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{{Template:Infobox humanmummy
 
{{Template:Infobox humanmummy
 
|name = Baroness Schenck von Geyern
 
|name = Baroness Schenck von Geyern
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|image = Baroness 1.png
 
|age = 58 years old
 
|age = 58 years old
 
|sex = Female
 
|sex = Female
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|site = Sommersdorf Castle
 
|site = Sommersdorf Castle
 
|location = Bavaria, Germany
 
|location = Bavaria, Germany
|catalogue = }}
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|catalogue = }}<span style="color:rgb(0,0,0);font-family:sans-serif;lineheight: 19.1875px;"> </span>
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19.1875px;"> </span>
 
==Biography==
 
 
Baroness Schenck von Geyern, also known as Ernestina von Holz, was one of five adult mummies found at the crypt of the Sommersdorf Castle which is located in a southern region of Germany known as Bavaria. Researchers have concluded that she was buried at 58 years old during late 17th century. She was thought to be a part of the von Crailsheim family who were advisers and executive officers to the margraves of Brandenburg-Ansbach.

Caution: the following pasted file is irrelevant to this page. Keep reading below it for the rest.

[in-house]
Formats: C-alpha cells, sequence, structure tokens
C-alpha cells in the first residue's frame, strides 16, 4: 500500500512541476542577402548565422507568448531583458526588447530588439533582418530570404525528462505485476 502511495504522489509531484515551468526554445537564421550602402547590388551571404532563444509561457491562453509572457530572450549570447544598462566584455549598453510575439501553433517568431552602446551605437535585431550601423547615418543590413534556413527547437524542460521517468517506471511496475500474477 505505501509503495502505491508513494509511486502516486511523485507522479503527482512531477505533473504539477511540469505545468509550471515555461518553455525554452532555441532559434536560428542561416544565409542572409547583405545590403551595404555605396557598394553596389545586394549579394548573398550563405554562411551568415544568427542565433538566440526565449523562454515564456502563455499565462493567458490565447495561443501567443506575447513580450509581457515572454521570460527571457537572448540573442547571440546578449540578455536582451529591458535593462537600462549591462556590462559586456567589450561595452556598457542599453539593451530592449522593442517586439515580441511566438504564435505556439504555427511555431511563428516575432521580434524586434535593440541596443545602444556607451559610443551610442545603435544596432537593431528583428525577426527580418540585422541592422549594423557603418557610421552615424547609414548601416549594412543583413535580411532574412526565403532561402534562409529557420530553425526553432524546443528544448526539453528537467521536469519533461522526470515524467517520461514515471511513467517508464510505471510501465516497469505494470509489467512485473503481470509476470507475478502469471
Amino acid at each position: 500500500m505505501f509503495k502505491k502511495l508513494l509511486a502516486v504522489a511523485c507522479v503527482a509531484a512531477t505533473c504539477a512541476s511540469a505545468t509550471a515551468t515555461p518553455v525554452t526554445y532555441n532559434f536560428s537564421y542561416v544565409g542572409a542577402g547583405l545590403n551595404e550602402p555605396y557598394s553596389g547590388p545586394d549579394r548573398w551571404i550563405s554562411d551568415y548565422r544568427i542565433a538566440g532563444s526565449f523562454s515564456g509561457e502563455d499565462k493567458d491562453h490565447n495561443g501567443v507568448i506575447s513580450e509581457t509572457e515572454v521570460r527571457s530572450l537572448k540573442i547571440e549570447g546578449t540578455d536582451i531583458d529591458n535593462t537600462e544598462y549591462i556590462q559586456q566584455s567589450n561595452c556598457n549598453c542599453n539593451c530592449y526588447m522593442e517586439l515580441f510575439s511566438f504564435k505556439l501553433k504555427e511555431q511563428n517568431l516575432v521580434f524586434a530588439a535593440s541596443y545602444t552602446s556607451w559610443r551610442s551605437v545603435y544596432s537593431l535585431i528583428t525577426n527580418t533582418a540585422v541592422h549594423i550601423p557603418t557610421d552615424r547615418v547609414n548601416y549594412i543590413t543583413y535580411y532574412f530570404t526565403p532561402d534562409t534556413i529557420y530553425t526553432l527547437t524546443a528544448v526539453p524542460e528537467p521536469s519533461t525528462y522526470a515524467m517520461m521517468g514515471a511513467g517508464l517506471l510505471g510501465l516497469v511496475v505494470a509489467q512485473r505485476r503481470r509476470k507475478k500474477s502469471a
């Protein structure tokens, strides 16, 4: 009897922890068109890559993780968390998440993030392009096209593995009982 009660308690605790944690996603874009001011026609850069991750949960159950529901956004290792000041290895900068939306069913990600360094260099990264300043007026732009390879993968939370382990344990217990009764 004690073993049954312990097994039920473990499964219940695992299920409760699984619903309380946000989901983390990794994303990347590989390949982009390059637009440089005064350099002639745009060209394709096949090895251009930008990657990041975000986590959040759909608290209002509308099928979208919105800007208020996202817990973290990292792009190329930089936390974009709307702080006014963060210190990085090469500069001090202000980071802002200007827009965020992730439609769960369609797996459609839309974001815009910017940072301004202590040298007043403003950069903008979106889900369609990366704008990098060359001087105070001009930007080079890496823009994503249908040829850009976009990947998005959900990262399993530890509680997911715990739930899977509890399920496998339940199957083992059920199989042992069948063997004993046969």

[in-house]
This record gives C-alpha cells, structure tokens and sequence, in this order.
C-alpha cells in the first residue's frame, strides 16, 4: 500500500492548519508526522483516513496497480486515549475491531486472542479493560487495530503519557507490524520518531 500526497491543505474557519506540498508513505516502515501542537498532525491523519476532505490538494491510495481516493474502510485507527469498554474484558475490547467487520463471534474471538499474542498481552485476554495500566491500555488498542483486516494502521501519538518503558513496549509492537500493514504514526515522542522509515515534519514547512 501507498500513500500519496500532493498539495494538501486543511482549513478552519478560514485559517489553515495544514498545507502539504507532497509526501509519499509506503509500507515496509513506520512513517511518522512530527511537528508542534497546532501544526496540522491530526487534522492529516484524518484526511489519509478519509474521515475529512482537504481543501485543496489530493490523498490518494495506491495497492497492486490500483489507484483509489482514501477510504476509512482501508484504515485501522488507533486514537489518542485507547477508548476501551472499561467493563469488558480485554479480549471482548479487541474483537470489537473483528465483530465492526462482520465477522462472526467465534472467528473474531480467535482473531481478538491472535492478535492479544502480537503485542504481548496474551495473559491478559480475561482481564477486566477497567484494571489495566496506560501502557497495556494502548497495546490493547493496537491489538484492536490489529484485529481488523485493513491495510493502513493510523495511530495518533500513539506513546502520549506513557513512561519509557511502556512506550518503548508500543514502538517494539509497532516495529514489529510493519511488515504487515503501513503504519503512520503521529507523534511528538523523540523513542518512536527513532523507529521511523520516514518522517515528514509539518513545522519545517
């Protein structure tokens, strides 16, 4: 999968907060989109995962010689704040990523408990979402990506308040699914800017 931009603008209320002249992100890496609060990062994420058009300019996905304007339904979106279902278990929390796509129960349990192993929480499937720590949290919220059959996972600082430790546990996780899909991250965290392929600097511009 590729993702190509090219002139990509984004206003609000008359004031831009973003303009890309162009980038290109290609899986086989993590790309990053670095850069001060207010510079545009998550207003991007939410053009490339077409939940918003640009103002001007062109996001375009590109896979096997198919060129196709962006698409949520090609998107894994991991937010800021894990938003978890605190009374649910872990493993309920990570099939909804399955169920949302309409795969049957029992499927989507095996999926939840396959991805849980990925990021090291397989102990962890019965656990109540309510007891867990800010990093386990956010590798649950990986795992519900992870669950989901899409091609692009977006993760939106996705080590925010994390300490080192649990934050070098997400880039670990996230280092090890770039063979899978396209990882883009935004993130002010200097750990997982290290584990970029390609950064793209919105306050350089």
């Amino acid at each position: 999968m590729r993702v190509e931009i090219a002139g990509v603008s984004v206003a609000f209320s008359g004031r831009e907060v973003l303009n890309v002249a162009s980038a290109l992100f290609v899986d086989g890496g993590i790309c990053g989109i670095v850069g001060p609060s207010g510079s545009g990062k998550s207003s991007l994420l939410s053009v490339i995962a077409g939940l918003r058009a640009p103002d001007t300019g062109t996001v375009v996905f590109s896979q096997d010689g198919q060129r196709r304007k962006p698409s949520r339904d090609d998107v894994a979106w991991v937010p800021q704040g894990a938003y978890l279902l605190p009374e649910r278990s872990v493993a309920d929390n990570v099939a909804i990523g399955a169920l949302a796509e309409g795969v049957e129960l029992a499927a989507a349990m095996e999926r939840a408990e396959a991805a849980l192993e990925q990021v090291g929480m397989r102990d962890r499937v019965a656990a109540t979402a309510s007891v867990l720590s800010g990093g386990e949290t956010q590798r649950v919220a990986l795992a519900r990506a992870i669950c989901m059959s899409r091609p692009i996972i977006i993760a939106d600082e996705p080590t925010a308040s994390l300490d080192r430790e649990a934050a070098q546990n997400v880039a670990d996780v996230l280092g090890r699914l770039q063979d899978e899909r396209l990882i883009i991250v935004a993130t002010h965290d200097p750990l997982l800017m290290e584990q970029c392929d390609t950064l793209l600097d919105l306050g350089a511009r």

Baroness Schenck von Geyern, also known as Ernestina von Holz, was one of five adult mummies found at the crypt of the Sommersdorf Castle which is located in a southern region of Germany known as Bavaria. Researchers have concluded that she was buried at 58 years old during late 17th century. She was thought to be a part of the von Crailsheim family who were advisers and executive officers to the margraves of Brandenburg-Ansbach.
   
 
==Mummification==
 
==Mummification==
The mummies found in the crypt were not embalmed, but naturally mummified. Each of the bodies had surprisingly well preserved skin and muscle tissue despite the moisture in the crypt. Furthermore, it was found that some of the clothing stuck to the mummies{{Image_with_caption|image1 = Baroness 1.png|caption1 = CT Scan of Baroness Schenck von Geyern}}
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The mummies found in the crypt were not embalmed, but naturally mummified. Each of the bodies had surprisingly well preserved skin and muscle tissue despite the moisture in the crypt. Furthermore, it was found that some of the clothing stuck to the mummies